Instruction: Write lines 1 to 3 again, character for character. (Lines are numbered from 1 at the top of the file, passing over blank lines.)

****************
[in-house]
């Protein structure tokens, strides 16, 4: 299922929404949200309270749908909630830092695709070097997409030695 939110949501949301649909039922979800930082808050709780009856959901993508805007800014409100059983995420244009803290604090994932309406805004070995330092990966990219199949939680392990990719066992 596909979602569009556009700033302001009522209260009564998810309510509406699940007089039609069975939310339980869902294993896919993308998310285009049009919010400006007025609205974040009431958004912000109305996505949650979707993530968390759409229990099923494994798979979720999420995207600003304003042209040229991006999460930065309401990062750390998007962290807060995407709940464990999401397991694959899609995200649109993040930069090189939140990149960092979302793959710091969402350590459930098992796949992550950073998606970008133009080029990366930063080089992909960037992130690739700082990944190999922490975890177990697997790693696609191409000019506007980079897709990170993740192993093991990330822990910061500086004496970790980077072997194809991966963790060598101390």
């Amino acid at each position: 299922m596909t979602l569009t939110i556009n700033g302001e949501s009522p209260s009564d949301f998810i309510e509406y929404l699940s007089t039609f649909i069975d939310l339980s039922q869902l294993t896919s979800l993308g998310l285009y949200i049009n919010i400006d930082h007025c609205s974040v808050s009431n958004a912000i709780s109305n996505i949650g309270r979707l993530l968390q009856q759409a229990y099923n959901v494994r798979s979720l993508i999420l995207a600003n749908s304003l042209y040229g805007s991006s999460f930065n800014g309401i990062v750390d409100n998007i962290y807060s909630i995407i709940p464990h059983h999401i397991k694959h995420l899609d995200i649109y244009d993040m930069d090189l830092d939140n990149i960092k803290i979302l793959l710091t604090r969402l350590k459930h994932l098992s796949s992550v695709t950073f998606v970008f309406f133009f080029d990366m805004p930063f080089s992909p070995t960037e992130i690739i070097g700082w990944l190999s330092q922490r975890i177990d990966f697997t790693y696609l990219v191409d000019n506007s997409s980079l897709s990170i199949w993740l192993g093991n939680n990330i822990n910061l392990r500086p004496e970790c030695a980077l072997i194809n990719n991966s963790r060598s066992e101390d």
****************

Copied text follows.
[in-house]
């Protein structure tokens, strides 16, 4: 299922929404949200309270749908909630830092695709070097997409030695 939110949501949301649909039922979800930082808050709780009856959901993508805007800014409100059983995420244009803290604090994932309406805004070995330092990966990219199949939680392990990719066992 596909979602569009556009700033302001009522209260009564998810309510509406699940007089039609069975939310339980869902294993896919993308998310285009049009919010400006007025609205974040009431958004912000109305996505949650979707993530968390759409229990099923494994798979979720999420995207600003304003042209040229991006999460930065309401990062750390998007962290807060995407709940464990999401397991694959899609995200649109993040930069090189939140990149960092979302793959710091969402350590459930098992796949992550950073998606970008133009080029990366930063080089992909960037992130690739700082990944190999922490975890177990697997790693696609191409000019506007980079897709990170993740192993093991990330822990910061500086004496970790980077072997194809991966963790060598101390």
């Amino acid at each position: 299922m596909t979602l569009t939110i556009n700033g302001e949501s009522p209260s009564d949301f998810i309510e509406y929404l699940s007089t039609f649909i069975d939310l339980s039922q869902l294993t896919s979800l993308g998310l285009y949200i049009n919010i400006d930082h007025c609205s974040v808050s009431n958004a912000i709780s109305n996505i949650g309270r979707l993530l968390q009856q759409a229990y099923n959901v494994r798979s979720l993508i999420l995207a600003n749908s304003l042209y040229g805007s991006s999460f930065n800014g309401i990062v750390d409100n998007i962290y807060s909630i995407i709940p464990h059983h999401i397991k694959h995420l899609d995200i649109y244009d993040m930069d090189l830092d939140n990149i960092k803290i979302l793959l710091t604090r969402l350590k459930h994932l098992s796949s992550v695709t950073f998606v970008f309406f133009f080029d990366m805004p930063f080089s992909p070995t960037e992130i690739i070097g700082w990944l190999s330092q922490r975890i177990d990966f697997t790693y696609l990219v191409d000019n506007s997409s980079l897709s990170i199949w993740l192993g093991n939680n990330i822990n910061l392990r500086p004496e970790c030695a980077l072997i194809n990719n991966s963790r060598s066992e101390d």